In today’s newsletter, we talk about the happy union between Uber Eats and Zomato and how it makes sense for all parties involved.
On Tuesday, news started pouring in that Zomato had acquired Uber Eats India for a gargantuan sum of $350 Mn.
For Uber, this deal makes perfect sense. Despite pumping in a lot of money, they haven't been able to disrupt the market. The commissions are low. Order values are tiny and the only way to acquire and retain customers is through extravagant promotional offers. And here’s the thing. The Uber Eats India business was hemorrhaging cash for a while now. In fact, despite contributing only 3% to global orders, the Indian business accounted for close to 25% of the operational losses (in the global food delivery segment). And since the Uber IPO hasn’t exactly set the world on fire, there’s been a lot of chatter about Uber wanting to sell the food delivery business in India and pursue a path to profitability. So the deal makes a lot of sense for Uber.
But what’s in it for Zomato?
Now bear in mind, there’s already considerable overlap between food delivery apps. So it’s not like Zomato can suddenly acquire millions of unique users. Also, since Zomato is now on a mission to cut losses, many people contest that this acquisition makes very little financial sense.
However, that assessment isn't entirely accurate. For one, this battle isn’t necessarily about acquiring new customers. This battle is about getting to the top (and staying there).
Here’s a Venn Diagram to help drive home the point
The possibilities here are fixed. You could have users with only a single app — Uber Eats, Zomato or Swiggy. Then you have customers who use a certain combination of food delivery apps— Uber-Zomato, Zomato-Swiggy, and Swiggy-Uber. Finally, we have the bargain hunters who have all three apps in tow.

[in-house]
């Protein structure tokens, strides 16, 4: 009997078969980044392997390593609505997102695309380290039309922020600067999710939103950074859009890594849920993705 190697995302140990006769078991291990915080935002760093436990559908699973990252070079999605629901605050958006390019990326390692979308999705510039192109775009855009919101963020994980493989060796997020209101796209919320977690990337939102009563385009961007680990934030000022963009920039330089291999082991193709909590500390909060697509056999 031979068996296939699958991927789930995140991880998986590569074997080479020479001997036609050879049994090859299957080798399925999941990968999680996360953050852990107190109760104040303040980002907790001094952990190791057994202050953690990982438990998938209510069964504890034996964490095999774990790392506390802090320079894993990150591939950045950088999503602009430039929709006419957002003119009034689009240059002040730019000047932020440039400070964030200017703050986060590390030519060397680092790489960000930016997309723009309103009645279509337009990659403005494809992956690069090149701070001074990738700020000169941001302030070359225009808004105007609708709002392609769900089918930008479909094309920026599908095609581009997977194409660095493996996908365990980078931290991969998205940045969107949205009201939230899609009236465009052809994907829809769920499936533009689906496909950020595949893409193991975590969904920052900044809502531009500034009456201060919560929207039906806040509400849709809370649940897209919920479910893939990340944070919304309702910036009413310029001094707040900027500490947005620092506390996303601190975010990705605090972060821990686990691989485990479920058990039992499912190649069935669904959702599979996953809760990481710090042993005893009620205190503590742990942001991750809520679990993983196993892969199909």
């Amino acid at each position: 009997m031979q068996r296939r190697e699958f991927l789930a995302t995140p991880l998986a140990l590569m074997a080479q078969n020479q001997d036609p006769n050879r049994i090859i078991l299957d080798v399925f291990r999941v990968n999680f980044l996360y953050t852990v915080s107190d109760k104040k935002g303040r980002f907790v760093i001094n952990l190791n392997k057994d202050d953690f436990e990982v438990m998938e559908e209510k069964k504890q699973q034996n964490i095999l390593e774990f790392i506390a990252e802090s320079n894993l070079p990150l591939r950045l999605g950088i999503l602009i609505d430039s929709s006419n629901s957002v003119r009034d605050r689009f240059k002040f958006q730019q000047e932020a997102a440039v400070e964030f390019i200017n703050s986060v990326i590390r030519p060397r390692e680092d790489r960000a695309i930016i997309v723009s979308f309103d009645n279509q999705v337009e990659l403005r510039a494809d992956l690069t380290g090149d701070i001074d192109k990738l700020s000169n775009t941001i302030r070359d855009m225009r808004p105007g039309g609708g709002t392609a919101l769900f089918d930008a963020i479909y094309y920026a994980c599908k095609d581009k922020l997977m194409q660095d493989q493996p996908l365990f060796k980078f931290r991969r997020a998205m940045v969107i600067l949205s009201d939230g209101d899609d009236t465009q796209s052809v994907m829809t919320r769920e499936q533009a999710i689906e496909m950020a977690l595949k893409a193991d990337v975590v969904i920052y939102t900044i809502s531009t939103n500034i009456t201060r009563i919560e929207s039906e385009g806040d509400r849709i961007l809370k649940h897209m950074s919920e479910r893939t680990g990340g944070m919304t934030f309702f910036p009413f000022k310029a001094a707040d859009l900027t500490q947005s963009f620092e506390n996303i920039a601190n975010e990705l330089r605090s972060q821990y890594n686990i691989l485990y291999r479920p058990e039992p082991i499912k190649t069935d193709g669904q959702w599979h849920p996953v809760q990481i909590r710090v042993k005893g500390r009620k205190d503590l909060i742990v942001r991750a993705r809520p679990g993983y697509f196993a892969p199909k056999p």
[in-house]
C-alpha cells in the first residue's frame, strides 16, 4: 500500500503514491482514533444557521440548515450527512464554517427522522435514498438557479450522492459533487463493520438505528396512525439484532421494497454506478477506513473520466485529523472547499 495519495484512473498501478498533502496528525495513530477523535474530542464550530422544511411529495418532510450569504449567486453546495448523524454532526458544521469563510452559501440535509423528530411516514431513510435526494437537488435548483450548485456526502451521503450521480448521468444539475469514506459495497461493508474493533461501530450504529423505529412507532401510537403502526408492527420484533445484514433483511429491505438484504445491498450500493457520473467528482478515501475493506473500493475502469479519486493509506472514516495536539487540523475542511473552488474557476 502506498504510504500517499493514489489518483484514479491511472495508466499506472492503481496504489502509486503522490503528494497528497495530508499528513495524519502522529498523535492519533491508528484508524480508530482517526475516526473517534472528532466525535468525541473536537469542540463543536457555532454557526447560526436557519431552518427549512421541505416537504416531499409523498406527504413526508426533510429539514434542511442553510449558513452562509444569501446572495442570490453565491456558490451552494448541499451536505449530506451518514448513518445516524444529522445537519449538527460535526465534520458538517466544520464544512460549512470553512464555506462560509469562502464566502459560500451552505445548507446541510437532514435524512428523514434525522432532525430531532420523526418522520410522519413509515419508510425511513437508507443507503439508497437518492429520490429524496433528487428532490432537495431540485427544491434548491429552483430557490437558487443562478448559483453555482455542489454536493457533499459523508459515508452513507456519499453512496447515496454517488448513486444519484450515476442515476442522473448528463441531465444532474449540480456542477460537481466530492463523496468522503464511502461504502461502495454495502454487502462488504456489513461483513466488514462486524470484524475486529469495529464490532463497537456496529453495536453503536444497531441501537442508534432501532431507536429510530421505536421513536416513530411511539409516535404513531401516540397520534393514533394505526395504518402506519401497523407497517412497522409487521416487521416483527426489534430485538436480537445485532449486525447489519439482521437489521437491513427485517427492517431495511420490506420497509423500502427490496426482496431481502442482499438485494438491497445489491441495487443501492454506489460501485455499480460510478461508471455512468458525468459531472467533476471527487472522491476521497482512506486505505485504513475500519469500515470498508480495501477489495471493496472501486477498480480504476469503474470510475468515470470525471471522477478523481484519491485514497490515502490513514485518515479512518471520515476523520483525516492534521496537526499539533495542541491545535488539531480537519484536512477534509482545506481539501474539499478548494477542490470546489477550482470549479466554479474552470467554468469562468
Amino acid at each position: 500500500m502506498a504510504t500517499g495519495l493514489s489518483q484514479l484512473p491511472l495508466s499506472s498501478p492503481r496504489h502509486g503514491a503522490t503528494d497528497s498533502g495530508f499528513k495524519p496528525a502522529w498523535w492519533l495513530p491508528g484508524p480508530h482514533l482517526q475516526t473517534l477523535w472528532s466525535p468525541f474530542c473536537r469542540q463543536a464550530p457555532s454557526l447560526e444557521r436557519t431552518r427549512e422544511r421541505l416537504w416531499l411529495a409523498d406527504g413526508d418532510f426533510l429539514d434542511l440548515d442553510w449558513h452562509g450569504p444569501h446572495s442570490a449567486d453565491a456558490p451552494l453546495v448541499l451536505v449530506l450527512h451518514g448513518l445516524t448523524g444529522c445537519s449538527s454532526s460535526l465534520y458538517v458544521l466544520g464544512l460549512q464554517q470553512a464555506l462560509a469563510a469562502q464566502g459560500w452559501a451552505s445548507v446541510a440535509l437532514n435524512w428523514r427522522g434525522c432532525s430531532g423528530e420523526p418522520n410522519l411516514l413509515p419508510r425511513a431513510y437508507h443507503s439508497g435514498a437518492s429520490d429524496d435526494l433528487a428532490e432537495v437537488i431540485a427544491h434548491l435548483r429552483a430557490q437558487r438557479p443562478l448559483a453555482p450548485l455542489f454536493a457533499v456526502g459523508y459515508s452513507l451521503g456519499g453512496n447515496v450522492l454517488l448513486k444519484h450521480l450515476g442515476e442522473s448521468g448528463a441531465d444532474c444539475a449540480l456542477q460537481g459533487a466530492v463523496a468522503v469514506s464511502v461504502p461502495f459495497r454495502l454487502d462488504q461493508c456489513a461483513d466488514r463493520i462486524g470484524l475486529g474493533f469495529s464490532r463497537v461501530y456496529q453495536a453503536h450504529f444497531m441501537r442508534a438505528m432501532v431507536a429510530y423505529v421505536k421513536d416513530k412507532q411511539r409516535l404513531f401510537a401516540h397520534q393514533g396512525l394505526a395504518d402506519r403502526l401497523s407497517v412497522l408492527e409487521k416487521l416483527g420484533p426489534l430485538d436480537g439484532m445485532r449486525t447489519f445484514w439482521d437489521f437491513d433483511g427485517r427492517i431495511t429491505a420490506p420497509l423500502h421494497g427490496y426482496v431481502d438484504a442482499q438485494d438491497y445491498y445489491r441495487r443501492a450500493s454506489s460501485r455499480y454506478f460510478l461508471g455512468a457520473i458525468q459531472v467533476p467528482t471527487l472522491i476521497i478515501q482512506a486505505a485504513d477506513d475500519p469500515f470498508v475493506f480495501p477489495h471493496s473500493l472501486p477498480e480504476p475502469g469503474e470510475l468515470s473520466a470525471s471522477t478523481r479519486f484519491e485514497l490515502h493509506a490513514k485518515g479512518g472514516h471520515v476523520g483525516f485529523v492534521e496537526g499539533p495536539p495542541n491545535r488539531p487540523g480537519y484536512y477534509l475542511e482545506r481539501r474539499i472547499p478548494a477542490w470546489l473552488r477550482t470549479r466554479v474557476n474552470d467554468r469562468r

The first case is straightforward. Zomato gets direct access to the guy who’s only been using Uber Eats. That’s a solid lead. No questions asked. Then you have the combination users. For instance, consider the guy who uses both Uber and Zomato. Now that the acquisition is complete, all the orders that would have been routed through Uber Eats will now be routed through Zomato. That’s a definite plus, but Zomato already had access to the user. So it’s not a gamechanger either.
The next combination on the other hand — the Zomato-Swiggy user does not yield anything. He never had the Uber Eats app. So no gain here. Finally, we have the Swiggy-Uber user. Until now Zomato never had access to this little subset. With the acquisition, they can now compete with Swiggy on an even footing. We also have the bargain hunters with all three apps. But its unlikely Zomato is going to gain much here.
Apart from all this, you have the delivery partners and the restaurants and immediately you can see that this acquisition is more than just a tactic to acquire customers. It’s a counteroffensive set up to wage war with Swiggy. If the deal had gone the other way and Swiggy acquired Uber, Zomato would have had to cede a lot of market share. And making up lost ground is extremely challenging especially considering the food delivery business is a high cash burn segment. On the other hand, when you capture new markets and leverage extended economies of scale, you become more enticing i.e. your profitability prospects improve, venture money follows you and the likelihood of you surviving the long game goes up drastically. With the acquisition going through, the combined entity of Zomato and Uber Eats India is expected to corner more than a 50–55% market in terms of the number and value of orders. If all goes well, Zomato will pip Swiggy as the largest food delivery app in India.
And the most amazing thing here is that Zomato financed the entire deal through stock options without actually foregoing real cash. In return for the Uber Eats business, Zomato is expected to forego about 10% of its ownership. The whole thing is expected to be valued at about $350 Million. Also, with Uber now becoming a prominent investor in Zomato you can't rule our cross promotional opportunities. Say, you booked an Uber to JP Nagar 4th Phase at 8 p.m on a cold windy Friday. Maybe you'll see a promotional offer for Zomato as you exit the cab and think to yourself— "Why not eat out today?"
Well, why not?
And with that, we bid you goodbye. Until next time....